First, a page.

I was teaching physicians the other day and helped take off a pus-filled, red and angry ingrown toenail. This is immensely rewarding. When the toenail digs into the skin folds on the feet and every step causes pain, we physicians can help.
Ingrown toenails occur when the nail grows downward on the sides (especially of the big toe) and inflames the skin around the nail border. This may happen because of trauma (like a stubbed toe), but it more commonly is caused by trimming the sides of the toenail too much. If it is only mild, soaking the toes for 15 minutes three times a day for 2 weeks may help. After the soak, gently nudge the skin surrounding the nail away from the nail. Wedging a toothpick or dental floss under the corner of the nail that is imbedded in the skin may help elevate it and relieve the problem. Epsom salts can be placed in the water, if desired (your feet will be softer, too!) Your doctor can prescribe a high potency steroid cream to help decrease the inflammation in the tissue.
If this does not help, or there’s a raging pain/infection, we can take that part of the toenail off. Your physician will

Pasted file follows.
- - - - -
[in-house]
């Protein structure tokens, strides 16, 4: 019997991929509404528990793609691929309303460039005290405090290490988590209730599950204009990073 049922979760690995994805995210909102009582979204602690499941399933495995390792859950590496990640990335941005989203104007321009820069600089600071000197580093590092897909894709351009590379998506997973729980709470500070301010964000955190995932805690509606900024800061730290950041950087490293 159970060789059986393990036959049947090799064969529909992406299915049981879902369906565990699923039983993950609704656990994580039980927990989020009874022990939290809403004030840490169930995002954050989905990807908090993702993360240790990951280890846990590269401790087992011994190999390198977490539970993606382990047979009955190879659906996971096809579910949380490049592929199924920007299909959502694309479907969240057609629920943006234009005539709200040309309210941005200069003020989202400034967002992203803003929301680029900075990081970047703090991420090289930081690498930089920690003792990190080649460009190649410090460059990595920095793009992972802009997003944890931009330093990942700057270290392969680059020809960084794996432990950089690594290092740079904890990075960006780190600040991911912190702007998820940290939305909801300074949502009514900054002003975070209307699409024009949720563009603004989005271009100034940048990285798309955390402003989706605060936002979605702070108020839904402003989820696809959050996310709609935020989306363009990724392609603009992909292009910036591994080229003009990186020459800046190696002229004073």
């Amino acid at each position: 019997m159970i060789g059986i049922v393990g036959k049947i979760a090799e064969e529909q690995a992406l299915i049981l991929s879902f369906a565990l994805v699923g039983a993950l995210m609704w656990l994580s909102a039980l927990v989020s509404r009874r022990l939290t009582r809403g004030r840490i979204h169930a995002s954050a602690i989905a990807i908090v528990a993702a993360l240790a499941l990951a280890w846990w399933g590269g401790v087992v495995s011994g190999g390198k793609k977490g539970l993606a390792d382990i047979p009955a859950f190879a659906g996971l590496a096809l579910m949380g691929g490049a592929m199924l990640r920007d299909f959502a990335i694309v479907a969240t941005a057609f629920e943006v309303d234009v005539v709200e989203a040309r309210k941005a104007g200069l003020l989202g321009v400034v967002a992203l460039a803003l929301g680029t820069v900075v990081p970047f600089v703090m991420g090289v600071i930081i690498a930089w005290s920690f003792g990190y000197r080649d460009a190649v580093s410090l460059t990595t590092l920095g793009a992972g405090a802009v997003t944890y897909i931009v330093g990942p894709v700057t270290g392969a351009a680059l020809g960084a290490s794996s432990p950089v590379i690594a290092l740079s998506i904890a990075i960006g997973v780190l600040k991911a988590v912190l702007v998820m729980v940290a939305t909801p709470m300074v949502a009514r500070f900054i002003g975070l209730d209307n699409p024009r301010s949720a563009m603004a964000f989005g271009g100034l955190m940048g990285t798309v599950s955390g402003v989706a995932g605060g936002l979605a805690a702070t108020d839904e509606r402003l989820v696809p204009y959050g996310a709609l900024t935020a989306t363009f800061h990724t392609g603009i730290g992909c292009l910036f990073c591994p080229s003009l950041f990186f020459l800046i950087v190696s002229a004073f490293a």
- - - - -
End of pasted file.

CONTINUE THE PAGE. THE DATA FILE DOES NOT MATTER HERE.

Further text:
- numb the toe with a digital block which will feel like a pinch on both sides of your toe. That’ll make your entire toe numb.
- remove a portion of the toenail so that it may regrow in the correct manner. This new nail should not be trimmed until it is even with the end part of the nail.
- An antibiotic ointment may be suggested by your physician on the bare nailbed until the nail has started to grow.
- Oral antibiotics have not been shown to decrease the recovery time.
Like I tell my kids. . . let’s cut those toenails straight across. Not angled like the fingernails.
Hope this helps.